9. Use of Definitions • The same definitions are used for Commercial as Government • In other words, there is just one Security. • There is Computer Security Used in Different Areas. • What is Discretionary Access Control?

  10. Subjects and Objects • Access Control... Can the subject read or write the Object? That is one thing we are concerned with. • Auditing... What did the subject do on June 30th? Who are the subjects that accessed my mail. • Assurance – How can I be Guaranteed that all access to th data have access control and Auditing. And … Does my model work?

  11. Access Control • Access Control has some pieces.... • What are the pieces? The first two are • Identity Assertion • Role Gathering • Systems do this. • We knew this in 1984.. This is not new and pre-dates the Internet.

  12. Identity Assertion • Eminem – I am who you say I am. • How do you find out your identity? • Google... Username and Password • Google.. Additional Security through a Token • Show Something About yourself • Biometric Devices. • Prove who you are.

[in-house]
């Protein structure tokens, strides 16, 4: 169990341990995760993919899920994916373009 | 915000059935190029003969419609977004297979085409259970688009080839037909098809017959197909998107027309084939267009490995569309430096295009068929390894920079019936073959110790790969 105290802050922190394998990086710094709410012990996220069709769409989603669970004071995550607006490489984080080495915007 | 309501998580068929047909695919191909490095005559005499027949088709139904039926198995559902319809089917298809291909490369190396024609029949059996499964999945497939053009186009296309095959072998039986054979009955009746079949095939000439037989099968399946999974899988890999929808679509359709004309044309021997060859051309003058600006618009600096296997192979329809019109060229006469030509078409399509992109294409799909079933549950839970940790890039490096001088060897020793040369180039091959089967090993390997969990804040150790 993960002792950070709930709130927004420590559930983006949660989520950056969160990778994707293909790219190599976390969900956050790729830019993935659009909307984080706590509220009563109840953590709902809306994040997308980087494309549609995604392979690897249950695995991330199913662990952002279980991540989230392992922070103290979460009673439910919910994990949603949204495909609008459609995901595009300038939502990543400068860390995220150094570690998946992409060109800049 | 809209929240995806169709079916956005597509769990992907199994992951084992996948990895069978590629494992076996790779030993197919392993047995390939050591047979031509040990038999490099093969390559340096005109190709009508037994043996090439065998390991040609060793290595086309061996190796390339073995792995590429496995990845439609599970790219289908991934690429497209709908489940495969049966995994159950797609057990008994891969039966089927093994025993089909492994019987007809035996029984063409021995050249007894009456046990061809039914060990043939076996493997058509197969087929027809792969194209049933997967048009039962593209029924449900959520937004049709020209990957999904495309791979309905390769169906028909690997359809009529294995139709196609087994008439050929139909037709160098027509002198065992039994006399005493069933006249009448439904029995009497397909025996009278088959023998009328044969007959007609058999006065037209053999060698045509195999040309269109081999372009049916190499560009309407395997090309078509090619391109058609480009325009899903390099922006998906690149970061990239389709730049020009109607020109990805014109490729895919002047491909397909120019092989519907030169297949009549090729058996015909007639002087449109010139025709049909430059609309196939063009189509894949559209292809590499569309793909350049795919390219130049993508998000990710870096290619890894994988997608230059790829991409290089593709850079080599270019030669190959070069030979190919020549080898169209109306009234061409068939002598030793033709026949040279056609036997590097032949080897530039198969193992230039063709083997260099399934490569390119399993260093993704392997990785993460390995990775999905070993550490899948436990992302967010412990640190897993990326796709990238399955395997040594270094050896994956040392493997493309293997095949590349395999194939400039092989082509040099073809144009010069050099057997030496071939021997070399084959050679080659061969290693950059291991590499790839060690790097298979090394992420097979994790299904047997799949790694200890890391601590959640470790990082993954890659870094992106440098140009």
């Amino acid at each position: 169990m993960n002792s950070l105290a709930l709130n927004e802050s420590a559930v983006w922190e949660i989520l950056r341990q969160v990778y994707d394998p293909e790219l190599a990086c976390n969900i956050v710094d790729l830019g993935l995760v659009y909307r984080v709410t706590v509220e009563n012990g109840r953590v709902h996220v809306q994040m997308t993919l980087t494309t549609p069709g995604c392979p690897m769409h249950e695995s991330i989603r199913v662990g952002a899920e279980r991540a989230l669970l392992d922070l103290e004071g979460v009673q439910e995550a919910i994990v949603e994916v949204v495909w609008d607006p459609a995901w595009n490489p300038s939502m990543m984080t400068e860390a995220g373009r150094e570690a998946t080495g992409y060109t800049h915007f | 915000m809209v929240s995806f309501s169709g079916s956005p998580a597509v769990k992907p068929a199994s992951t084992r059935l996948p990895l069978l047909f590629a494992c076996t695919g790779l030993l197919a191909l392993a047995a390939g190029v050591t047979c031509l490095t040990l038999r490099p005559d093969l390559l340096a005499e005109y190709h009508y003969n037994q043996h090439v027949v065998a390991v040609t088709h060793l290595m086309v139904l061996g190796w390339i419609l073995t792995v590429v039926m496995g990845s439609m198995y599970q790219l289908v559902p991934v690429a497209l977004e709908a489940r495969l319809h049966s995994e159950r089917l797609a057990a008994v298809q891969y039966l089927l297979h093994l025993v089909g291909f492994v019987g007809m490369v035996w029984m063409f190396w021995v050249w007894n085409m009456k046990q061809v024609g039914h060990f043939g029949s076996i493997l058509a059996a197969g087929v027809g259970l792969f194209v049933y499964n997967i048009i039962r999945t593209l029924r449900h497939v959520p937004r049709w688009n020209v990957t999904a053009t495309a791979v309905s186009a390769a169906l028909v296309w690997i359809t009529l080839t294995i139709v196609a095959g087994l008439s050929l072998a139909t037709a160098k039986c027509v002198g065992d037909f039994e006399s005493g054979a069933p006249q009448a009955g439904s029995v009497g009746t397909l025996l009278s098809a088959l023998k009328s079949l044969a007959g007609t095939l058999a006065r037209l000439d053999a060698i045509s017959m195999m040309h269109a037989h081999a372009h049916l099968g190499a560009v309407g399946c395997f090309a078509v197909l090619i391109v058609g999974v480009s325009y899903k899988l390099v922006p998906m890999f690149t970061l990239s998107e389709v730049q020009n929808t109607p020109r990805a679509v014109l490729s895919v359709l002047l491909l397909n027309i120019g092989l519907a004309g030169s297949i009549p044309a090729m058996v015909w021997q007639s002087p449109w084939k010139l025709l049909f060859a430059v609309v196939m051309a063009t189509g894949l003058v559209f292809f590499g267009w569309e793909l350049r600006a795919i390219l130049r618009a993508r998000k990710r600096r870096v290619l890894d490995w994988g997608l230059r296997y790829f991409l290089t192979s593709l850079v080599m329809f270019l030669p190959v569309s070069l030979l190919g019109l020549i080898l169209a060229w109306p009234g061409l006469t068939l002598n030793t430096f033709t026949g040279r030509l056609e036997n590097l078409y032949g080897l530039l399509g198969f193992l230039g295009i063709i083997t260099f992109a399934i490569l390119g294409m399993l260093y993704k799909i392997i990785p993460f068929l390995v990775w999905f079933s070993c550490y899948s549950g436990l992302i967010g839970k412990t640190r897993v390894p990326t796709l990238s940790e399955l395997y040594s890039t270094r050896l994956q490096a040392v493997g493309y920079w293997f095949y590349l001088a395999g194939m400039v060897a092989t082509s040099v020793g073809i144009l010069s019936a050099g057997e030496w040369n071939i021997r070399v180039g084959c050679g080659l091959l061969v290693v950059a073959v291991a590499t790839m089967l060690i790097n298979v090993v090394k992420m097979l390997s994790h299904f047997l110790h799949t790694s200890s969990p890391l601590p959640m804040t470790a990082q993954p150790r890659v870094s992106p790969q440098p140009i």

13. Do I have a session How Do We Do Identity Assertion Www.bankofamerica.com Web Server Browser Do I have a session

  14. How Do We Assert and Identity Username and Password Sitekey Identity Asserter is username and password. Google --- username and password. Challenge ---> send a key to cell phone Biometrics... cheap....

  15. Identity Assertion • Identity Asserters must be pluggable. • What does that mean? • It means if I change the Identity Asserter, I do not need to change the software. • Best Practice … Run the software with two different Identity Asserters without changing, compiling or writing Software.

  16. Role Gathering Browser Web server Asserts Identity Gathers roles

  17. Role Gathering • Having proven who I am.... What can I do? • The Roles Dictate what you can do. • So if my role is Administrator.. I can do a lot. • If my role is Guest... I can do a little. • Show me what you mean. Ok. Let's do a practical Example.